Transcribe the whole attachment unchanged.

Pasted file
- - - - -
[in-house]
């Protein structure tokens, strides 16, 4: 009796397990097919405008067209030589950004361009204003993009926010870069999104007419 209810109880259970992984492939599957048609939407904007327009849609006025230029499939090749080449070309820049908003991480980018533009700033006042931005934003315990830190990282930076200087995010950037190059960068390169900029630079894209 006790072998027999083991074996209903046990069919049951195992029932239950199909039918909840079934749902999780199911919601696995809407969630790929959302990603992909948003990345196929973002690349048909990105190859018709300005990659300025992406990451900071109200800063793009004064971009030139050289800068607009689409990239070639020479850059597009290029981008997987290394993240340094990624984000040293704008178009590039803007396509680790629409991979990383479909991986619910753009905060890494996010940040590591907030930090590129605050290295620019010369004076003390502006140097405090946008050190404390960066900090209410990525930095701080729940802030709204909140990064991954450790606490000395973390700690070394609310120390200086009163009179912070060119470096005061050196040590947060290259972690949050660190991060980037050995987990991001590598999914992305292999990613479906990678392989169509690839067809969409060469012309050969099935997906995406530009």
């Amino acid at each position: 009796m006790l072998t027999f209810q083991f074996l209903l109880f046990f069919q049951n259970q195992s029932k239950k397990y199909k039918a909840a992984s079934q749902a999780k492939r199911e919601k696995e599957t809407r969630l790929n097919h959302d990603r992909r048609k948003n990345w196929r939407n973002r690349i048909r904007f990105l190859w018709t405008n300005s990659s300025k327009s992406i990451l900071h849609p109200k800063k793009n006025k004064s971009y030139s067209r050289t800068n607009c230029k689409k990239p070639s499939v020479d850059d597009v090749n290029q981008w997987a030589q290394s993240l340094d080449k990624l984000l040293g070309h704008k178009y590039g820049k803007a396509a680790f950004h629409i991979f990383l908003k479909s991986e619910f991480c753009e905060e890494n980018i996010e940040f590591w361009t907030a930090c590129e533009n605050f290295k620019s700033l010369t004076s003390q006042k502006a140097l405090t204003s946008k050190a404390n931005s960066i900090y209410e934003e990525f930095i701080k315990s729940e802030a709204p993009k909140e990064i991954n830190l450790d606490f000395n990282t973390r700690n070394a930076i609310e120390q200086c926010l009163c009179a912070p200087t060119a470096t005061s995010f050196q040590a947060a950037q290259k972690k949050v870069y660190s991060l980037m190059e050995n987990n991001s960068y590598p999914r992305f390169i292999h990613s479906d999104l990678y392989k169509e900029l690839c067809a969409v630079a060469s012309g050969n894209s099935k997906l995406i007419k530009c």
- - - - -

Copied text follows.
[in-house]
């Protein structure tokens, strides 16, 4: 009796397990097919405008067209030589950004361009204003993009926010870069999104007419 209810109880259970992984492939599957048609939407904007327009849609006025230029499939090749080449070309820049908003991480980018533009700033006042931005934003315990830190990282930076200087995010950037190059960068390169900029630079894209 006790072998027999083991074996209903046990069919049951195992029932239950199909039918909840079934749902999780199911919601696995809407969630790929959302990603992909948003990345196929973002690349048909990105190859018709300005990659300025992406990451900071109200800063793009004064971009030139050289800068607009689409990239070639020479850059597009290029981008997987290394993240340094990624984000040293704008178009590039803007396509680790629409991979990383479909991986619910753009905060890494996010940040590591907030930090590129605050290295620019010369004076003390502006140097405090946008050190404390960066900090209410990525930095701080729940802030709204909140990064991954450790606490000395973390700690070394609310120390200086009163009179912070060119470096005061050196040590947060290259972690949050660190991060980037050995987990991001590598999914992305292999990613479906990678392989169509690839067809969409060469012309050969099935997906995406530009």
């Amino acid at each position: 009796m006790l072998t027999f209810q083991f074996l209903l109880f046990f069919q049951n259970q195992s029932k239950k397990y199909k039918a909840a992984s079934q749902a999780k492939r199911e919601k696995e599957t809407r969630l790929n097919h959302d990603r992909r048609k948003n990345w196929r939407n973002r690349i048909r904007f990105l190859w018709t405008n300005s990659s300025k327009s992406i990451l900071h849609p109200k800063k793009n006025k004064s971009y030139s067209r050289t800068n607009c230029k689409k990239p070639s499939v020479d850059d597009v090749n290029q981008w997987a030589q290394s993240l340094d080449k990624l984000l040293g070309h704008k178009y590039g820049k803007a396509a680790f950004h629409i991979f990383l908003k479909s991986e619910f991480c753009e905060e890494n980018i996010e940040f590591w361009t907030a930090c590129e533009n605050f290295k620019s700033l010369t004076s003390q006042k502006a140097l405090t204003s946008k050190a404390n931005s960066i900090y209410e934003e990525f930095i701080k315990s729940e802030a709204p993009k909140e990064i991954n830190l450790d606490f000395n990282t973390r700690n070394a930076i609310e120390q200086c926010l009163c009179a912070p200087t060119a470096t005061s995010f050196q040590a947060a950037q290259k972690k949050v870069y660190s991060l980037m190059e050995n987990n991001s960068y590598p999914r992305f390169i292999h990613s479906d999104l990678y392989k169509e900029l690839c067809a969409v630079a060469s012309g050969n894209s099935k997906l995406i007419k530009c």